With the presidential election now in full swing, the Ms. Blog is excited to bring you a series presented in conjunction with Presidential Gender Watch 2016, a project of the Barbara Lee Family Foundation and the Center for American Women and Politics. They’ll be tracking, analyzing and illuminating gender dynamics during election season—so check back with us regularly!
Sometimes, a presidential candidate says something and it’s immediately clear that gender dynamics are at play. And no, I’m not going to go through all of the examples Donald Trump has provided for us (but here’s a list from The Huffington Post in case you need one).
Other times, however, the sexism is less clear. At Sunday night’s Democratic debate in Flint, Michigan, for instance, Bernie Sanders said to Hillary Clinton, “Excuse me, I’m talking,” upon being interrupted by his challenger. There’s been a lot of disagreement about whether or not the remark was sexist—aptly summed up by Margaret Hartmann at New York magazine—but his words aren’t what struck me most.
Yes, words matter. A lot. But images matter, too. And if someone glanced at the TV while the debate was on mute, they would have seen Sanders pointing his finger at Clinton and seemingly invading her personal space. Is that image fraught with gender dynamics? You bet.
Some say it’s just Sanders’ style, and his interaction would have been the same if Clinton were a man. While that may be true, the gender dynamics of the situation would have been different. Women are taught to be constantly small and aware of the space they occupy, so even when invasions of their personal space are innocent, slight or accidental, there is a power dynamic at play.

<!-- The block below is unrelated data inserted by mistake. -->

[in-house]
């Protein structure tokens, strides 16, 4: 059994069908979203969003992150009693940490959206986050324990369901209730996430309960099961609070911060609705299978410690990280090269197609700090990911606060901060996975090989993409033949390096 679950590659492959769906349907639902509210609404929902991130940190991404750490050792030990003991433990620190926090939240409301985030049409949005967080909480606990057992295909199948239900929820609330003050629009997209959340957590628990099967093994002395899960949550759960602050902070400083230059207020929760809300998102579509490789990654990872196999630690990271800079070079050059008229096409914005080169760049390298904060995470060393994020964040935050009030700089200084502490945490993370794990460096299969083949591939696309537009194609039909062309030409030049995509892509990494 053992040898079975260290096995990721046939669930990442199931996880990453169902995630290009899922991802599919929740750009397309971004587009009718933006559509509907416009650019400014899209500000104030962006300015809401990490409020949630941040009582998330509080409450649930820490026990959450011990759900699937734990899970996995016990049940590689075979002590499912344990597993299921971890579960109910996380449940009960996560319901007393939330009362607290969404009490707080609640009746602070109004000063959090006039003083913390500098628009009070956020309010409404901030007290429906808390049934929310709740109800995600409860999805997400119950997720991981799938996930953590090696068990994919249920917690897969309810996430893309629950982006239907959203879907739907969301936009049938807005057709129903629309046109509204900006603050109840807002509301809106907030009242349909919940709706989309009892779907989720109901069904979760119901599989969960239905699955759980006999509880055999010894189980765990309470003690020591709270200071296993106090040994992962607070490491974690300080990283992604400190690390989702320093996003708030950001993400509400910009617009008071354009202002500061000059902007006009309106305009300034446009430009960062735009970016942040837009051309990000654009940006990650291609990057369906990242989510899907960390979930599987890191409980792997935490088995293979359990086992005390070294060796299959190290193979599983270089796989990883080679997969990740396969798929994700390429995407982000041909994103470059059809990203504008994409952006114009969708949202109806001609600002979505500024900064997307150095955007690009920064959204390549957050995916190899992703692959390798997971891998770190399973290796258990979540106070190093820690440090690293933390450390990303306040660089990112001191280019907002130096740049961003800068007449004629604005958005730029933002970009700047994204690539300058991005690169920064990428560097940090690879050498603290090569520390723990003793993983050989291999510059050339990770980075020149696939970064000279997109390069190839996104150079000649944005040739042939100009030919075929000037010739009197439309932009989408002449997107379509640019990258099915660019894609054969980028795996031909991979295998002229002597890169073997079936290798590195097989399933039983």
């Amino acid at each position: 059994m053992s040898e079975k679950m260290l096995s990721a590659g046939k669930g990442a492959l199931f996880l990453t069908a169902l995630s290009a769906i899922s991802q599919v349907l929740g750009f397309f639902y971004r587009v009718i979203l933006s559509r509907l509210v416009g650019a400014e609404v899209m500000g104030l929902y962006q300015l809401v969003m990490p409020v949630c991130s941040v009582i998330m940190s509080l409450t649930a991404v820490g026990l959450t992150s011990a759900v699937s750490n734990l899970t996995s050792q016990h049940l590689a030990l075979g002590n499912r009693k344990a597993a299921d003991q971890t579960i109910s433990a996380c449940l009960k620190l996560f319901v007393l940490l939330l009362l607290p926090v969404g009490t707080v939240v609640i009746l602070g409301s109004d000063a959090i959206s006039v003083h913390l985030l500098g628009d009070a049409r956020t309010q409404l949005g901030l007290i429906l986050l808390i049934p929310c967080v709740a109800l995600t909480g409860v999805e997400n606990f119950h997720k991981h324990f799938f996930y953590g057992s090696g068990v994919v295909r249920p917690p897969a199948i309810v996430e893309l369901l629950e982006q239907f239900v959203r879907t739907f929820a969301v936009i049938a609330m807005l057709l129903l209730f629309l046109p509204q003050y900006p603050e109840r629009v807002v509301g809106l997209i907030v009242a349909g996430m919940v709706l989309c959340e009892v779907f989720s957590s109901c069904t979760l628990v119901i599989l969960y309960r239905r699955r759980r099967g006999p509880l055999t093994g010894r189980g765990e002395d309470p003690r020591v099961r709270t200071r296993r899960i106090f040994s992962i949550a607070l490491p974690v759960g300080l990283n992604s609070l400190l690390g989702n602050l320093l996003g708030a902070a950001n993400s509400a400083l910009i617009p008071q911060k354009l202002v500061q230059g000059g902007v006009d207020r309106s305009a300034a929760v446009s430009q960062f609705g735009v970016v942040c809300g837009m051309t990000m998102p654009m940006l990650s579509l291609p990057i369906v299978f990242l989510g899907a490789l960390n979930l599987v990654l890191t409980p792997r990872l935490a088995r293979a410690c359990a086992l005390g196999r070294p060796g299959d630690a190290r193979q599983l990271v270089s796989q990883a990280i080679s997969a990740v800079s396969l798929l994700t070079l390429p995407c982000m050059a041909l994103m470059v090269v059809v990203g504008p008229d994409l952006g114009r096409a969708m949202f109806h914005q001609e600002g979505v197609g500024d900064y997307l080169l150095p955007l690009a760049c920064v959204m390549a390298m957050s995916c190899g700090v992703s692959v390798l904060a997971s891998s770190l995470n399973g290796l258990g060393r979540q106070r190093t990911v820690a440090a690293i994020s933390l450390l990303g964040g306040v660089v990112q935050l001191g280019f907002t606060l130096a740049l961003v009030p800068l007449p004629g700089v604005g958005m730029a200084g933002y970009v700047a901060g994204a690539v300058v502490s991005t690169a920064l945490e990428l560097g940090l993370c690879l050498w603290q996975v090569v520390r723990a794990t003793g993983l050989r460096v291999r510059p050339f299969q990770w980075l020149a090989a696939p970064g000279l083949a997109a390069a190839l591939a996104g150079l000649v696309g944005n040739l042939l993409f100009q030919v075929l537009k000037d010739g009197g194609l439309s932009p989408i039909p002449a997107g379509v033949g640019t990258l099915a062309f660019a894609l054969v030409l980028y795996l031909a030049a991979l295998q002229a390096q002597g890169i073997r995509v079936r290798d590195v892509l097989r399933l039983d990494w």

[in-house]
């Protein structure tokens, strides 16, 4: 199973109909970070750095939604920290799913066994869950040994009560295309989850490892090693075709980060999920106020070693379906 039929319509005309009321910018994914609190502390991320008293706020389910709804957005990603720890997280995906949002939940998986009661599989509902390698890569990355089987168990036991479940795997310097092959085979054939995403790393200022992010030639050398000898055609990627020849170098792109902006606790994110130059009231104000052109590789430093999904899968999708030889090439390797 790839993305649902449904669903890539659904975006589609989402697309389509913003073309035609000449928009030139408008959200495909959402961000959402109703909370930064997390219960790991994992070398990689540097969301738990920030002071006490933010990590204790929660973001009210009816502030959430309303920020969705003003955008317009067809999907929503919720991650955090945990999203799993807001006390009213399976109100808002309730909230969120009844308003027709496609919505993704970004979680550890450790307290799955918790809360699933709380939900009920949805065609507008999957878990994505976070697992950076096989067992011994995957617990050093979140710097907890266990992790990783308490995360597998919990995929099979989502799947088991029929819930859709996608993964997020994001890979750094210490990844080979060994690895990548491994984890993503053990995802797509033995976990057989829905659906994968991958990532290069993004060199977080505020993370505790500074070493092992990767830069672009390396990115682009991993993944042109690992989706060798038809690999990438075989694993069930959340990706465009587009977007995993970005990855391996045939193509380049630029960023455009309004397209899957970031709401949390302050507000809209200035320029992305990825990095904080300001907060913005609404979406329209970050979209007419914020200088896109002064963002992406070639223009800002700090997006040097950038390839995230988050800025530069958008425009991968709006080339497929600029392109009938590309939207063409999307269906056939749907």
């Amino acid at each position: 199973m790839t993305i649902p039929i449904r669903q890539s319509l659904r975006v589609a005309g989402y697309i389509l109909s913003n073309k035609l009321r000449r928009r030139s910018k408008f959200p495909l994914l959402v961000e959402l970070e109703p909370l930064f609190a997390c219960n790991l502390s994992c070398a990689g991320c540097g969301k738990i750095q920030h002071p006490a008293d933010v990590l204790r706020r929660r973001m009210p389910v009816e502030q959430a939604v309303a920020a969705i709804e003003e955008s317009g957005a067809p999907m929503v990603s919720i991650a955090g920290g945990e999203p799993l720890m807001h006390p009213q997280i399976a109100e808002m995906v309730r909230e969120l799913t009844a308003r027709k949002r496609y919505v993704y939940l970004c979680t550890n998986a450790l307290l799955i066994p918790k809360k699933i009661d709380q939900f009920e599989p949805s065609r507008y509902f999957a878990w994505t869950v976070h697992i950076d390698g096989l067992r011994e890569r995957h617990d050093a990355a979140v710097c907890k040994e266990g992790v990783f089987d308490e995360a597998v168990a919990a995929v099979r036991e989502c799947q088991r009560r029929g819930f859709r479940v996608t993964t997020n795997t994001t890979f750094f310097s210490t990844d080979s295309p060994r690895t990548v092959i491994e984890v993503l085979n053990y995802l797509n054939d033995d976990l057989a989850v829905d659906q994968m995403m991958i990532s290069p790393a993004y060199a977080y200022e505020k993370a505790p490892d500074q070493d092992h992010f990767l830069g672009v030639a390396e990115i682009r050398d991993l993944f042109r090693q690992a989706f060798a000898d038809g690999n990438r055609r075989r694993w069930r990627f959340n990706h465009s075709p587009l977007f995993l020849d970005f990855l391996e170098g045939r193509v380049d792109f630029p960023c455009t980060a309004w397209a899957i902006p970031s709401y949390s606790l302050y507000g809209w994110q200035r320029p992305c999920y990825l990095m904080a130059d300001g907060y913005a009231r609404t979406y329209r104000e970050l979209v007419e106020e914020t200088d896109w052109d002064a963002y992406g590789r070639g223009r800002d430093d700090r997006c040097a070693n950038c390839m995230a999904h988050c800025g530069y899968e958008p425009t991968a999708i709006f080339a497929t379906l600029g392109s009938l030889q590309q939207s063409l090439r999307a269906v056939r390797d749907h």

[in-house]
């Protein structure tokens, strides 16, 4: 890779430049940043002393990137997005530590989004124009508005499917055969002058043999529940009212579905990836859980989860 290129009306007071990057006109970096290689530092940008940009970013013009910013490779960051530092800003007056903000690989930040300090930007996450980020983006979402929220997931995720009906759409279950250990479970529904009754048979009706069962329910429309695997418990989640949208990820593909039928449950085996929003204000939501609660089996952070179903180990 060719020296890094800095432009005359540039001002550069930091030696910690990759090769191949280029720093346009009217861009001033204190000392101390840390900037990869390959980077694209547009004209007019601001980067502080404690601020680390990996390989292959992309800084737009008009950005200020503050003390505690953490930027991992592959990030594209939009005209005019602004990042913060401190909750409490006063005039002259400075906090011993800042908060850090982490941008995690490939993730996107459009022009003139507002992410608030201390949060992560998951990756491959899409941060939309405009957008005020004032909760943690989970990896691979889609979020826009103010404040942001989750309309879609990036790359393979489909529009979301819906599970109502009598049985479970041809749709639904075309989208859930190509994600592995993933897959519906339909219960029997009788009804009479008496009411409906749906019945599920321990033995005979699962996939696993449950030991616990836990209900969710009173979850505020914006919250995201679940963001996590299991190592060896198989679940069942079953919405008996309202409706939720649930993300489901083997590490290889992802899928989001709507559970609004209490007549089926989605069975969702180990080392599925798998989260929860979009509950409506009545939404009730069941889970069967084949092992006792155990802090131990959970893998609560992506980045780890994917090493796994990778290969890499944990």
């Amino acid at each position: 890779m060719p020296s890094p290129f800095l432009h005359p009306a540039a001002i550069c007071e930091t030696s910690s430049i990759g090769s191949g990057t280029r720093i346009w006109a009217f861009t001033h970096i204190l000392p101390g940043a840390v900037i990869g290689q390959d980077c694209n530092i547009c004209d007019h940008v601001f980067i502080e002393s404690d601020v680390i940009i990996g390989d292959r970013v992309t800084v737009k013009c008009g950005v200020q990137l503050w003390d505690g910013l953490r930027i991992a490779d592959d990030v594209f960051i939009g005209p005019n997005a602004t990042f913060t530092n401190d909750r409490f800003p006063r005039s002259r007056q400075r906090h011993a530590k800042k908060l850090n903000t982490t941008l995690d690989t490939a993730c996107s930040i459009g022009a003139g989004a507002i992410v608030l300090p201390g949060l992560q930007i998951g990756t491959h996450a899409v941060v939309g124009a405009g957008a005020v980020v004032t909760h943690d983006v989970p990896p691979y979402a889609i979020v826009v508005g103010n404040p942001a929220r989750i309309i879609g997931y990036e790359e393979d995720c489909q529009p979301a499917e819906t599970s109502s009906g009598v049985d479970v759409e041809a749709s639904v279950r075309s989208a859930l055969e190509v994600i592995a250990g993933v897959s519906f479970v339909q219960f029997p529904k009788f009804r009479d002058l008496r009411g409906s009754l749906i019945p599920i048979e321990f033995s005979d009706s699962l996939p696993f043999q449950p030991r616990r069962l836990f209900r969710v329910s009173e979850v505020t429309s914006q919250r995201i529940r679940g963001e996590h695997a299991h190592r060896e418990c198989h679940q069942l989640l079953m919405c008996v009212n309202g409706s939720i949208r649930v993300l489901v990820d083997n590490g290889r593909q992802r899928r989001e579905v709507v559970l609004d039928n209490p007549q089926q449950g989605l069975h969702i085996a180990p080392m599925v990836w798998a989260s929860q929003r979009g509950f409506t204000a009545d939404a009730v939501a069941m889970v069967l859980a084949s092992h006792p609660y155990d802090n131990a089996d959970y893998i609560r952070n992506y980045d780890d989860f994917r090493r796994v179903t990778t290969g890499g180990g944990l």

Research shows that women tend to occupy less space in public than men. Men are “more likely to have their legs spread at a 10- to 15-degree angle and keep their arms 5 to 10 degrees away from their bodies.” Yes, manspreading is real, which means women have less space to begin with. And, as any woman who has taken public transit, tried to work her way through a crowd, or gone toe-to-toe with a man in a meeting knows, it feels as though women’s personal boundaries consistently receive less respect than men’s do.
Does Sanders know about the gender dynamic at play? He should. After all, former Rep. Rick Lazio (R-N.Y.) was criticized for invading Clinton’s personal space during a debate almost 16 years ago, after marching over to her podium and demanding she sign a pledge. As The Washington Post’s Janell Ross points out, Sanders “has almost certainly had the same advice and information that every male candidate gets about the need to be constantly mindful about coming across like a chauvinist or a bully when on a debate stage facing a female competition.”
So, did the podium placement and camera angles matter in this case? Of course. But we can’t blame it all on CNN.
Photo courtesy of Flickr user AFGE licensed under Creative Commons 2.0